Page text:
Posts tagged Baby Einstein
Have you ever felt so entranced by your baby that you lose track of yourself as a grown-up? I don’t mean in the chronological sense of your age but in the sense of your role. Are you Mommy, the cuddler-nurturer, at one with your infant? Or are you Mommy the leader, an example for all the little ones who are going to grow up in your home? Sometimes we need a wake-up call to merge the two into the one person our children call “Mom.” (Not to mention regaining the identity of co-producer with the other adult member of the family).
My mother gave me my wake-up call at 3:00 am, one Tuesday morning, when she walked into my kitchen where I was more or less pretending to enjoy playing goo-goo-gah-gah with a baby who obviously thought it was 3:00 in the afternoon. (more…)
In 2005, the author, Ayelet Waldman, wrote an essay for the NY Times declaring that she loved her husband MORE than she could ever love her children. All hell broke loose in the mom universe. A mother of four, she asserted that if one of her children died, she could get over that, but without her husband, her life would “have no joy.” She could not “picture a future without him.” (more…)
Have you ever put a week of your life on a spreadsheet and accounted for every hour of your time? Have you ever tried to find time for the “ME” in your life somewhere on that spreadsheet? (more…)
When Baby first arrives, most of us spend a lot of time just looking, thoughtfully, at our newborn and wondering “Who are you going to look like?” or more importantly, “Who are you going to act like?” We definitely spend a fair amount of time wondering and waiting for our babies to show us who they are. Let’s just say we let nature reveal itself.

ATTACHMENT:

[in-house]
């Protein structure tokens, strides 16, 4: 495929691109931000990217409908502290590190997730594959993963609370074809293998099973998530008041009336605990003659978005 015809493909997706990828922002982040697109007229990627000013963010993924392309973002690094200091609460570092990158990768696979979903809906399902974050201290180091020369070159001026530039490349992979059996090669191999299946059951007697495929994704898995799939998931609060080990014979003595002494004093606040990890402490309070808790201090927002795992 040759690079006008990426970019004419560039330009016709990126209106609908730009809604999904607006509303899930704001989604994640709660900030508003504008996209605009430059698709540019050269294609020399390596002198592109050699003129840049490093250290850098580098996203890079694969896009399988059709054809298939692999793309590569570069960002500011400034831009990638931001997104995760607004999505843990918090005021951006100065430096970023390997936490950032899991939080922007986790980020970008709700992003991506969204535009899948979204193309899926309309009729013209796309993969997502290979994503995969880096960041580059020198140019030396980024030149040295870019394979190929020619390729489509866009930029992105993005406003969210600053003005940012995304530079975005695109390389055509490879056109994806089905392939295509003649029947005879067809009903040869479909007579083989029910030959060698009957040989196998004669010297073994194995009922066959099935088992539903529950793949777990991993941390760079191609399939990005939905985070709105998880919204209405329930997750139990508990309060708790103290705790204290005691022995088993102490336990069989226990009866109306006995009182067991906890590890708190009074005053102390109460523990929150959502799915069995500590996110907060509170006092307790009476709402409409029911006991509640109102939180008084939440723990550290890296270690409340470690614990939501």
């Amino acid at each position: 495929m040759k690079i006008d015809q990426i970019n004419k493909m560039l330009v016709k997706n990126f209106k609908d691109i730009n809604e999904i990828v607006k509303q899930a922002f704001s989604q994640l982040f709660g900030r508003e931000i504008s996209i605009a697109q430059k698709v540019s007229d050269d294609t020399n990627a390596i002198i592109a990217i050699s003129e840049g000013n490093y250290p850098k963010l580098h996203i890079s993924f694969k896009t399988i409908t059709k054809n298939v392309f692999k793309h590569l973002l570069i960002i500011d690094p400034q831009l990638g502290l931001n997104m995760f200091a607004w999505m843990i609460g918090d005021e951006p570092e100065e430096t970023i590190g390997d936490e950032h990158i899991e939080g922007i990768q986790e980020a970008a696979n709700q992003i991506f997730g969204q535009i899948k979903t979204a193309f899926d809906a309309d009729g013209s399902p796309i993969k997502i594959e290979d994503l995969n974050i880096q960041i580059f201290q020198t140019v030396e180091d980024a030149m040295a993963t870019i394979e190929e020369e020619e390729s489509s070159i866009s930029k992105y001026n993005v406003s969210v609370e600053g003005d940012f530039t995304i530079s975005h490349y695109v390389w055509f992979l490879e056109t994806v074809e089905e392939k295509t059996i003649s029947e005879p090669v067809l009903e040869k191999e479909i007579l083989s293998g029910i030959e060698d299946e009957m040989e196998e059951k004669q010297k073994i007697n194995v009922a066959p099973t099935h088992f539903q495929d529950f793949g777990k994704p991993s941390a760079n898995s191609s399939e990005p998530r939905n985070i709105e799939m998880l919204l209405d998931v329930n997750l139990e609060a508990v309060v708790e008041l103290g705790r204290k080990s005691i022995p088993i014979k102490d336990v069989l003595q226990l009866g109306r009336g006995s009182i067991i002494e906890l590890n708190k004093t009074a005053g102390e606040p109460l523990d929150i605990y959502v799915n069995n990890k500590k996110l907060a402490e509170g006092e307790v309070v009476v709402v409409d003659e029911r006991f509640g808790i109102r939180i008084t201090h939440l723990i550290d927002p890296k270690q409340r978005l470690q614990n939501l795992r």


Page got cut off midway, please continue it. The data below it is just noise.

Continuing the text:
It doesn’t take long before we start thinking more about our plans for Baby rather than Baby’s designs on us. We make plans for our personal contributions to Baby’s self-concept, social development, and learning. Some parents I have interviewed have very specific goals in mind for their infants (Brown University—Class of 2030!), while others are more general (good, kind, generous), or religious (at one with God, faithful to morals and ethics). (more…)
If there is one thing that is an end-of-year tradition for me, it’s the all-nighters that precede Christmas morning. Are they a tradition or a bad habit? I can’t quite decide. All I can say is those late nights made it possible for toys to be tested, bikes assembled, and a ton of packages to be wrapped. My husband, an only child, always wanted children (plural) and dreamed of giving them BIG, exciting, and overwhelming Christmas mornings. The all-nighters were my necessary prelude to creating that Grand Tradition for the rest of the family.
Having a baby inspires parents to think about everything they ever wanted their child to have in life; the list usually being a combination of everything good and everything that each of us thinks should have been in one’s own childhood. (more…)
Have you ever wondered why we describe age in terms of days, weeks, and months for the very young but are not so precise after a child reaches the age of 3? Or to take the opposite tack, why are we so vague about the age (or definition for) when adulthood begins? I mean, can your 28 year old, unemployed high-school drop-out younger brother be considered an adult when he’s still at home and Mom and Dad pay all the bills?
There are several reasons age is treated differently over the course of the lifespan. Some of these reasons are based on science, others are mainly cultural. Still other age specifications are designed to meet institutional needs, such as when we start and finish a required amount of schooling—not whether or not we actually got educated during that long and laborious process (see younger brother, above). (more…)